I don't want to sound harsh...but I am rather disgusted at the moment by what we are doing with Terri Shiavo.

    By Blogger David Hunley, at 3/23/2005 06:41:00 PM  

  • I have a hard time with this one. In general, I sympathize with the parents slightly more than the husband. I used to assume it was at least partially about money, but apparently this isn't true. There are no villains here, however we desperately want them to help make sense of the tragedy. 85% of the population says if it were them, they would want the tube removed, so this seems like an application of the Golden Rule, but that rule was never perfect, only a first approximation. My wife has told me in no uncertain terms to remove that tube if this happens to her. I'm not sure I could do it, though.

    As I pointed out before, Bush passed a bill in Texas to allows hospitals to deny service against terminally ill patients, against the patient's or families wishes. That makes this whole thing just look like grandstanding.

    By Blogger Mark, at 3/23/2005 07:26:00 PM  

  • Mark,

    Son of a gun...that's a good point. The Golden Rule! It's the first one I've heard throughout this ordeal that has given me pause. Now...let's just see if I can cast aside my cynicism long enough to consider this being the real reason for wanting to pull the tube from Teri. I'll honestly admit that it might be my own shortcoming when I say, at this moment...I don't.

    By Blogger David Hunley, at 3/23/2005 07:57:00 PM  

  • I prefer the negative golden rule myself. I promise I won't do anything to you that I wouldn't want done to me, much better than the positive golden rule. But then again I believe that government is here for freedom from rather than freedom for.

    Bottom line, the conservatives and liberals are all acting hypocritically, in my opinion. As a person I am feeling really badly for the Schindlers and everyone else involved. I care deeply about other people. And that caring leads me to want the dispassionate rule of law. I don't want you to make decisions for me based on morals I may not hold in common with you. It seems that we can live with this when it is economic morals and poor people. When it is life and liberty morals and folks with money for a multi-million dollar PR and court campaign we can't live with it. Hypocrisy again.

    As far as abortion goes the best libertarian argument I heard was that we use the traditional scientific test of measurable brain activity. At the point where we can measure brain activity in the baby then we know we have a living human being and killing it is a violation of the baby's right to life. But I can also make a libertarian argument for outlawing abortion. What I can't manage to do is make an argument for any abortion, any time. It would be wildly inconsistent with libertarian principles.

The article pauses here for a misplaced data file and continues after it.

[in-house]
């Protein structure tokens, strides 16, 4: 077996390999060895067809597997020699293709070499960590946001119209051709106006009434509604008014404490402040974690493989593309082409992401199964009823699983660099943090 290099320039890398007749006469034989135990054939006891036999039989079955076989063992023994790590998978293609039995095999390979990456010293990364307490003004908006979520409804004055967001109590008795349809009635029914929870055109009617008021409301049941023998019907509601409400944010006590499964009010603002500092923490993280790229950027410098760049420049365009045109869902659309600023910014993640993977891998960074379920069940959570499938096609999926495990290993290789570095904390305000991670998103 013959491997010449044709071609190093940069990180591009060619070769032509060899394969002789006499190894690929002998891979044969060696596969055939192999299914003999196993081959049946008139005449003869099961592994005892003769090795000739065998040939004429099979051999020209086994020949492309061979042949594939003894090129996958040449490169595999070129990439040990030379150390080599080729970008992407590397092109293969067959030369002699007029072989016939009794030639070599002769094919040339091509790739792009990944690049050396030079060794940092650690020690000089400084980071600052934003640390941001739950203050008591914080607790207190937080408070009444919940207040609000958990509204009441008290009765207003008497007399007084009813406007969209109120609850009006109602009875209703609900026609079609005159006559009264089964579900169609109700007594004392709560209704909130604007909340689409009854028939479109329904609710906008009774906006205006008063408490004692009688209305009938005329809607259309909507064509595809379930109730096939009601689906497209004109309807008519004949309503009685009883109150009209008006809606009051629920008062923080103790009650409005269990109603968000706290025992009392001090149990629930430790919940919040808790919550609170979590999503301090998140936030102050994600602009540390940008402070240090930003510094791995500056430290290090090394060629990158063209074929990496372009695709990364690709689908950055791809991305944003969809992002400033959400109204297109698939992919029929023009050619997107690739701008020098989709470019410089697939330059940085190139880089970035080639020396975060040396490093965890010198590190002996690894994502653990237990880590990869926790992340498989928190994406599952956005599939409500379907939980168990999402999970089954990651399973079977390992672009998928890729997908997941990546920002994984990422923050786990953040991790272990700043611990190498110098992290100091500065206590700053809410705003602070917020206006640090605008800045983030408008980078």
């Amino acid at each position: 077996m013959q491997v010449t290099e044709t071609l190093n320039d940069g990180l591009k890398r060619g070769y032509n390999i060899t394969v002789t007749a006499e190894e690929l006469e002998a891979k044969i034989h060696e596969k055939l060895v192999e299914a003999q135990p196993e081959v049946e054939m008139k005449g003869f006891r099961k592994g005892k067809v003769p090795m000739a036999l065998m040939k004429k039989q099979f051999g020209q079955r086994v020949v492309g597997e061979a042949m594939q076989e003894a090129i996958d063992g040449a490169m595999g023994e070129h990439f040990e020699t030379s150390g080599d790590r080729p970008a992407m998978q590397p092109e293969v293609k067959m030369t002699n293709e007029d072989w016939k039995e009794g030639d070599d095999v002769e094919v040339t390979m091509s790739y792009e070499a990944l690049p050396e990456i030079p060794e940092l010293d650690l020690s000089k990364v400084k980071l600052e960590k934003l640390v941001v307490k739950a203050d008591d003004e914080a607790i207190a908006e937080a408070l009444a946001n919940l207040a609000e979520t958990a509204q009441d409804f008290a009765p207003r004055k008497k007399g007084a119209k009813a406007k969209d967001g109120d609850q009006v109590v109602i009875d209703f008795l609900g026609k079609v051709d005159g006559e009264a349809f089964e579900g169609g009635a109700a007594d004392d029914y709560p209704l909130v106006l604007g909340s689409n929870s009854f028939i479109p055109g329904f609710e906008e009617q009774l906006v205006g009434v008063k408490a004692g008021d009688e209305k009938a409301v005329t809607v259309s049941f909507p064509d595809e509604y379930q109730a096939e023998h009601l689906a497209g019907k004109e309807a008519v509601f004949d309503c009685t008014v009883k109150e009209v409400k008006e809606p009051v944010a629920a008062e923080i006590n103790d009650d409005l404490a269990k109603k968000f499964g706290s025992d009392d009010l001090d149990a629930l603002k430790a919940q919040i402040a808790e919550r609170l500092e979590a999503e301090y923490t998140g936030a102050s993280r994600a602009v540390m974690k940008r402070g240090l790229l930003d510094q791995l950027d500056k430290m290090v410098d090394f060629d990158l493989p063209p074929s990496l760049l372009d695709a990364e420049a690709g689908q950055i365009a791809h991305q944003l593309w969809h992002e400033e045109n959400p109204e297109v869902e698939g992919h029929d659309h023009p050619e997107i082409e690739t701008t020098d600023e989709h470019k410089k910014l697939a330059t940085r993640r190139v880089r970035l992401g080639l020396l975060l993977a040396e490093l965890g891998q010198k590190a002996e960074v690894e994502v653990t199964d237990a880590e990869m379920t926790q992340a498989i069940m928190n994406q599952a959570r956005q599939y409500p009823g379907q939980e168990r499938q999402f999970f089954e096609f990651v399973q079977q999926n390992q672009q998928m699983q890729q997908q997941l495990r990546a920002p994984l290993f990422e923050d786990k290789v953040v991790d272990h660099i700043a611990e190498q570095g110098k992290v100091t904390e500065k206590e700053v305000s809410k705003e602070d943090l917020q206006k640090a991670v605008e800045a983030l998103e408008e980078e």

Finally, although difficult to follow if you are not one, I think that libertarianism is the one political philosophy actually based on morality. Much like my deist classic liberal forerunners (Thomas Jefferson and Benjamin Franklin are good examples) my morals are founded on observable natural philosophy that shows us that certain rights are inherent to humans.

    By Blogger Eric Grumbles, at 3/24/2005 02:24:00 AM  

  • Eric,

    Just a few short years ago, we couldn't have observed brain activity at all. Would it have been alright to abort any time up until then? Seems to me that's what you're saying. And if we discover tomorrow that in order to get that brain activity, there must be cellular activity that is just as crucial, would you then be against abortion at that point? What is so vitally important about brain activity that it alone is the step in the growth of a child that it is the deciding factor---especially in light of the fact that 100 years ago, we never even knew it existed. This is a rather tenuous way of establishing our morality isn't it---subject to change with a chance discovery beneath a microscope? That is, if we believe there is such a thing as this morality that libertarians say they base their philosophy upon. And who defines this observable natural philosophy that gives you the right to claim it as the base for your morality...I've got dozens of people saying it is merely evolution (and providing much ridicule while saying it :) and that people who believe otherwise are just religious nuts of one variety or another.

    By Blogger David Hunley, at 3/24/2005 08:16:00 AM  

  • David,
    I don't think it is an issue of "Christians allowing a law to be enacted". Christians are a small voting block - much smaller than many believe. Oh, there are lots of churchgoers and those who profess to be Christian (my first platoon sergeant immediately responded that he was a Baptist when I asked if he was a Christian. He had been in church once in adulthood - his wedding). The governmnet does not need the permission of Christians to co-opt their terms, principles or sort-of-principles.

    What do I get from the government for being married?

    Eric, I don't think Jefferson was a deist. I'll get back to you on that.

    By Blogger Hammertime, at 3/25/2005 08:58:00 AM  

  • Thomas Jefferson to Samuel Greenhoow in 1814: “There never was a more pure and sublime system of morality delivered to men than is to be found in the four Evangelists.”